These awards go to individuals or teams, for specific outstanding achievements. An individual could be nominated for their work in the area of inclusion and diversity, for example. Or a team could win an award based on their combined success in a specific area. These are for both in-house and agency people.
There are even specific awards for PR internships. The PCRA awards prizes for the best intern, best apprenticeship employer and best apprentice.
All awards have their niches, for example, ‘best use of a small budget under £30,000’ or ‘best coronavirus crisis management’. If your achievement ticks some specific boxes, awards like these could be a good option to enter, as the pool of competitors will be smaller. You’ll also find that the bigger or more powerful agencies will focus on the larger awards.
What do you need to do to enter?
While all entries are slightly different, they all have a similar basic process. First, you’ll need to work out which category you have a chance of winning. Be realistic. There’s no point going through the process just to say you’ve entered.
Some people take a scattergun approach to PR awards and apply for everything, hoping they’ll win something. But this isn’t going to get you anywhere. Judges will focus on the quality of your submission rather than the quantity. Multiple entries of a lesser quality will cost you precious time without reaping the rewards.
Once you’ve found the right award, you’ll need to apply online. Each awarding body has their own website where you’ll find a form or an email address to apply to.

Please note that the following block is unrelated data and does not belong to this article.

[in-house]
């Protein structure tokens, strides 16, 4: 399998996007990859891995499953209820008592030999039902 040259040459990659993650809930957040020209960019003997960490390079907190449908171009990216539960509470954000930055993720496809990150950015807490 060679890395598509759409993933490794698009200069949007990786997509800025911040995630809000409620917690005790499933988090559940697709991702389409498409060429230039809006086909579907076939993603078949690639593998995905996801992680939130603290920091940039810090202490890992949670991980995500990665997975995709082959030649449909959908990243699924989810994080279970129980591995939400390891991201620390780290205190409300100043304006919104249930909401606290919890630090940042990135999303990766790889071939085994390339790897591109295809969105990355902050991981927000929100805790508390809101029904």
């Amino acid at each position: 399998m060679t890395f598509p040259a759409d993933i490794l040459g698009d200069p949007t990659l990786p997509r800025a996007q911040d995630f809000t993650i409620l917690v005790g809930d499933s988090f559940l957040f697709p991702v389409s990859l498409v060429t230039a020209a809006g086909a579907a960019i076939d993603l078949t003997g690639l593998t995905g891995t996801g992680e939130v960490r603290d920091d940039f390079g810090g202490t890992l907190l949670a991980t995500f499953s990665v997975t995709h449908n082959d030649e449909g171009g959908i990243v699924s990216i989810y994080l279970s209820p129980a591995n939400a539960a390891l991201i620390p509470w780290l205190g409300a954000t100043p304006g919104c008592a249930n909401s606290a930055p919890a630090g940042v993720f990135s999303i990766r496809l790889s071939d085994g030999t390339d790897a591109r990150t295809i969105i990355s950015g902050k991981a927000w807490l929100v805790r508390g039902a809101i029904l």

It goes without saying, you’ll need to supply lots of supporting evidence. You need to showcase exactly why you deserve to win the award. And remember, the judges will do their own research. Any exaggerations in your entry will be quickly spotted!
It’s also worth mentioning that in most cases you’ll need to pay an entry fee. The awards companies have to make a profit to make it worth their while. This is another reason to only enter the awards you think you have a shot at winning.
The next step is usually a shortlist where a selection of the entries will be taken to the next round. If you make it on to the shortlist, expect the judges to scrutinise your entry in detail. Some panels will invite you to meet the judges, while others may ask for more supporting evidence. Just make sure you can back up the claims you make in your entry. In most cases, there’s no point just trying to win on an idea alone; you’ll need to back it up with stats and figures.
The bottom line
A winning entry is one that combines originality with tangible real-world achievements. If you believe you’re on to a winner, go for it.
The benefits are endless. It can add credibility to your brand, create loyal fans, generate media coverage and improve your bottom line.